Spread the love

MELBOURNE – The average Australian buys 56 items of new clothing annually, according to a new study by an Australian Fashion Council (AFC) led consortium. In a welcome move towards transparency, the consortium released a Clothing Data Report and Global Scan Report this week as the first stage of the government funded National Clothing Product Stewardship Scheme (NCPSS).

The Clothing Data Report reveals Australia currently imports 1.42 billion units of clothing annually – equating to 373,000 tonnes. Annual local production of clothing is around 10,000 tonnes annually.

This is Premium Content


Only user with Online and Print subscription can access this.


If you are a Free Subscriber, click here to upgrade.



If you already have Online or Print subscription Login To Unlock The Content!

The figures show Australians are currently some of the biggest consumers of clothing in the world, with the average person consuming 14.8kg or 56 items of new clothing annually.

AFC CEO Leila Naja Hibri said this research uncovers the data gaps that still exist in the fashion industry.

“These two reports provide us with a robust baseline in which to measure the progress and success of the NCPSS. We cannot underestimate the power of reliable data which will be a major influence on the Scheme formation and design.”

The reports also reveal the role of charity sector and its contribution to the reuse of clothing in Australia.

It suggests charities in Australia receive 190,000 tonnes of clothing annually, among the highest rates in developed countries. A further 20,000 tonnes is estimated to be reused through online sales platforms and family hand-me-downs.

“Australia’s reuse charities are already the biggest network diverting clothing from landfill and currently extend the life of AUS$527m worth of preloved clothes,” Omer Soker, consortium partner and Charitable Recycling Australia CEO, said.

“With data and evidence-informed reuse interventions, the NCPSS can further encourage consumers to donate and reuse clothing, and provide automated sorting and disassembly infrastructure needed to scale domestic onshore solutions, with better tracking and accreditation for clothing reuse overseas.”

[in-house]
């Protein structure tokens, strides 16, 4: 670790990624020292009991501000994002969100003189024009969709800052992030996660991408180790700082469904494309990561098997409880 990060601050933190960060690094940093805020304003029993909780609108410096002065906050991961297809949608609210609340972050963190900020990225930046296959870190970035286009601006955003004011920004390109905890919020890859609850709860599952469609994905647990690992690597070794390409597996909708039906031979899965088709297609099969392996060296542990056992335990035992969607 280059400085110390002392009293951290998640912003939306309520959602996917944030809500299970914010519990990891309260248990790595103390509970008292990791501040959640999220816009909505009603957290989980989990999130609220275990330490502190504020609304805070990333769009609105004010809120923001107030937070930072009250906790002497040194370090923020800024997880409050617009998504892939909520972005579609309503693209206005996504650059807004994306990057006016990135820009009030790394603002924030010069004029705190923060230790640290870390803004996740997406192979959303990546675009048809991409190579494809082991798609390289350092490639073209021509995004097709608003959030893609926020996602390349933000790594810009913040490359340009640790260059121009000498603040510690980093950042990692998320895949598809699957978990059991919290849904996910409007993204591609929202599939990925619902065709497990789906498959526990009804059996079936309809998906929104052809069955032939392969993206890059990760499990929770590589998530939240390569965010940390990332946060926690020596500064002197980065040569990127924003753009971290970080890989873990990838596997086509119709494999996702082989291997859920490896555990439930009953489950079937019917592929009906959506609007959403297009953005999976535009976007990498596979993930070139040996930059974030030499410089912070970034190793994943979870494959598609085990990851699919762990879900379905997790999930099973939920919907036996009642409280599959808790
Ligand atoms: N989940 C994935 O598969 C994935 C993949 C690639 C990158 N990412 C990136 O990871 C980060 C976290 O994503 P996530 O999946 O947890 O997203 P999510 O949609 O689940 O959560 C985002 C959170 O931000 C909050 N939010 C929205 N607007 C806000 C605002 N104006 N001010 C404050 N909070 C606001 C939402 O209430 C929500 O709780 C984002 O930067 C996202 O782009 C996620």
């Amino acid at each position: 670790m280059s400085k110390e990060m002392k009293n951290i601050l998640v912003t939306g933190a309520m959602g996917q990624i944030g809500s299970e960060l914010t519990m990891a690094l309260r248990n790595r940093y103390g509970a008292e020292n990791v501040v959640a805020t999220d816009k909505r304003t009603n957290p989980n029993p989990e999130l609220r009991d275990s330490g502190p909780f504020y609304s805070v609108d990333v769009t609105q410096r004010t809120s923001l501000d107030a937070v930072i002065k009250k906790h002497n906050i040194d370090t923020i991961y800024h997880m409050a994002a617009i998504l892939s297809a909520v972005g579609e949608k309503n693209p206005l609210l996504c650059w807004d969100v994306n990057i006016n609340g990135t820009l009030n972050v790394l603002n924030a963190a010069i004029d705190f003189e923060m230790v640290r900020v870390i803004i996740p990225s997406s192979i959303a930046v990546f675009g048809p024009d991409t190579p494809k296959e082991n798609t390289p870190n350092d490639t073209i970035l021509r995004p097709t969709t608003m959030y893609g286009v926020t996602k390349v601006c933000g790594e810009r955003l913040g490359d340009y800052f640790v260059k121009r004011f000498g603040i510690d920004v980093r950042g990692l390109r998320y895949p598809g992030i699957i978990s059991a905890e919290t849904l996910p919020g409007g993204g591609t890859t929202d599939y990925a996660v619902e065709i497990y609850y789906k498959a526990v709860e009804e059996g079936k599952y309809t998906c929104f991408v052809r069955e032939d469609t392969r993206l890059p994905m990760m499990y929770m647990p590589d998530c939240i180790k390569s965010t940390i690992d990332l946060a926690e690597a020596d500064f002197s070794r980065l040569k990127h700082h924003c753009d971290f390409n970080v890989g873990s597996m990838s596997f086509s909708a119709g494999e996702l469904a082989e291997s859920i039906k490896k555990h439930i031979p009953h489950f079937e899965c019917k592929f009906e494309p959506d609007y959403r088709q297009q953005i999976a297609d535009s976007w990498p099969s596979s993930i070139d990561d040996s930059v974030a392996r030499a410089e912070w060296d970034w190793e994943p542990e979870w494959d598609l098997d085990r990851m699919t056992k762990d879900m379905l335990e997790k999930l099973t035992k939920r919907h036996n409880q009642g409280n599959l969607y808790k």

The Global Scan Report, led by Dr Alice Payne of QUT, analyses clothing waste initiatives across 12 countries and technologies that can support a circular economy for clothing.

Its key learnings indicate that while Australia has a large number of SMEs as well as key leaders who have commenced circularity practices.

According to the Global Scan Report, Australia is a major natural fibre producer globally.

It is “the world’s largest producer of merino wool and the third largest exporter of cotton,” the report reads.

“We are in a fortunate position to be able to study the best clothing product stewardship schemes from around the world, in order to create a customised Australian NCPSS that is in a class of its own,” Hibri said.

“Rather than focus on product end of life processing, consumption and recycling, we are taking a holistic view of the value chain in the context of a circular economy, including the incorporation of circular business models, circular design fundamentals as well as industry and consumer behaviour change principles.

“Clearly this cannot be done without across-the-board industry buy-in and significant government support and backing.”

With phase one completed, the NCPSS Consortium will now start the next phase of co-design through targeted consultation and evidence gathering, with consideration across four technical areas: circular design, circular business models, closing the materials loop and consumer behaviour change.

This, together with further consultation with the NCPSS Reference and Working Groups as well as engagement with SMEs and First Nations voices, will form the next milestone to be reached by the end of 2022.

This is Premium Content


Only user with Online and Print subscription can access this.


If you are a Free Subscriber, click here to upgrade.



If you already have Online or Print subscription Login To Unlock The Content!


Spread the love